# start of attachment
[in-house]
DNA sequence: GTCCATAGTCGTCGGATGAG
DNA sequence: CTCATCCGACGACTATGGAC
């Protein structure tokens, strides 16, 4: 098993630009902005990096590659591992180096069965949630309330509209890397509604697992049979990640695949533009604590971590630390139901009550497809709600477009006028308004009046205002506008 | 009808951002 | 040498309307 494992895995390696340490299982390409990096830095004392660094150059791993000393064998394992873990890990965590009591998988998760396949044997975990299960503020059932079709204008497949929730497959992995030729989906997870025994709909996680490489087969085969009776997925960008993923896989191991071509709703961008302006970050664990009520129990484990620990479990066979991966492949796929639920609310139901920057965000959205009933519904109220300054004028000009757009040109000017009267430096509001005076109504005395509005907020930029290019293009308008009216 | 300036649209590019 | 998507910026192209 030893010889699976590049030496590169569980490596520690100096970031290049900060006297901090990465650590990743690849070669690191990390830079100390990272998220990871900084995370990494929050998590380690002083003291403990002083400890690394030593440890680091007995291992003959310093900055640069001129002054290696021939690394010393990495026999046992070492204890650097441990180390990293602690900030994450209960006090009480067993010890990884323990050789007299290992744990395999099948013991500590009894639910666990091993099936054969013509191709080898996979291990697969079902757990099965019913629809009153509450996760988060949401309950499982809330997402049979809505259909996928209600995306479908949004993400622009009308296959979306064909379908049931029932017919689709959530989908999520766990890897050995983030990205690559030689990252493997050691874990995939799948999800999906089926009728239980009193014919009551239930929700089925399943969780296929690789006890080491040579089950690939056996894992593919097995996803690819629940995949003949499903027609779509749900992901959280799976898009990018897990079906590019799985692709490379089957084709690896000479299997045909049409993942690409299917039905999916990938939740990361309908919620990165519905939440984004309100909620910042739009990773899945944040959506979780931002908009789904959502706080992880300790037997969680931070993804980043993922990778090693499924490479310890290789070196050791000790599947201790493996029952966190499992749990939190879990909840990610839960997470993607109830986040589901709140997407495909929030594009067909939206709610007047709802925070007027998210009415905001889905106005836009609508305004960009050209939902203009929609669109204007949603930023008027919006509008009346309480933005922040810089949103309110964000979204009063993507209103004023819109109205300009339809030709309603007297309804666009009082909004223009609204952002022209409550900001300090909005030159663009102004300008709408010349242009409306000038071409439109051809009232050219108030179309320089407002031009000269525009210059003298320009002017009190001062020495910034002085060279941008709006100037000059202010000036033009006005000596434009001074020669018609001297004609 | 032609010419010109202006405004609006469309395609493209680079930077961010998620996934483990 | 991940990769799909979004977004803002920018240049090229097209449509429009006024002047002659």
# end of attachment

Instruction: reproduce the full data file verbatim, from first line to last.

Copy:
[in-house]
DNA sequence: GTCCATAGTCGTCGGATGAG
DNA sequence: CTCATCCGACGACTATGGAC
């Protein structure tokens, strides 16, 4: 098993630009902005990096590659591992180096069965949630309330509209890397509604697992049979990640695949533009604590971590630390139901009550497809709600477009006028308004009046205002506008 | 009808951002 | 040498309307 494992895995390696340490299982390409990096830095004392660094150059791993000393064998394992873990890990965590009591998988998760396949044997975990299960503020059932079709204008497949929730497959992995030729989906997870025994709909996680490489087969085969009776997925960008993923896989191991071509709703961008302006970050664990009520129990484990620990479990066979991966492949796929639920609310139901920057965000959205009933519904109220300054004028000009757009040109000017009267430096509001005076109504005395509005907020930029290019293009308008009216 | 300036649209590019 | 998507910026192209 030893010889699976590049030496590169569980490596520690100096970031290049900060006297901090990465650590990743690849070669690191990390830079100390990272998220990871900084995370990494929050998590380690002083003291403990002083400890690394030593440890680091007995291992003959310093900055640069001129002054290696021939690394010393990495026999046992070492204890650097441990180390990293602690900030994450209960006090009480067993010890990884323990050789007299290992744990395999099948013991500590009894639910666990091993099936054969013509191709080898996979291990697969079902757990099965019913629809009153509450996760988060949401309950499982809330997402049979809505259909996928209600995306479908949004993400622009009308296959979306064909379908049931029932017919689709959530989908999520766990890897050995983030990205690559030689990252493997050691874990995939799948999800999906089926009728239980009193014919009551239930929700089925399943969780296929690789006890080491040579089950690939056996894992593919097995996803690819629940995949003949499903027609779509749900992901959280799976898009990018897990079906590019799985692709490379089957084709690896000479299997045909049409993942690409299917039905999916990938939740990361309908919620990165519905939440984004309100909620910042739009990773899945944040959506979780931002908009789904959502706080992880300790037997969680931070993804980043993922990778090693499924490479310890290789070196050791000790599947201790493996029952966190499992749990939190879990909840990610839960997470993607109830986040589901709140997407495909929030594009067909939206709610007047709802925070007027998210009415905001889905106005836009609508305004960009050209939902203009929609669109204007949603930023008027919006509008009346309480933005922040810089949103309110964000979204009063993507209103004023819109109205300009339809030709309603007297309804666009009082909004223009609204952002022209409550900001300090909005030159663009102004300008709408010349242009409306000038071409439109051809009232050219108030179309320089407002031009000269525009210059003298320009002017009190001062020495910034002085060279941008709006100037000059202010000036033009006005000596434009001074020669018609001297004609 | 032609010419010109202006405004609006469309395609493209680079930077961010998620996934483990 | 991940990769799909979004977004803002920018240049090229097209449509429009006024002047002659």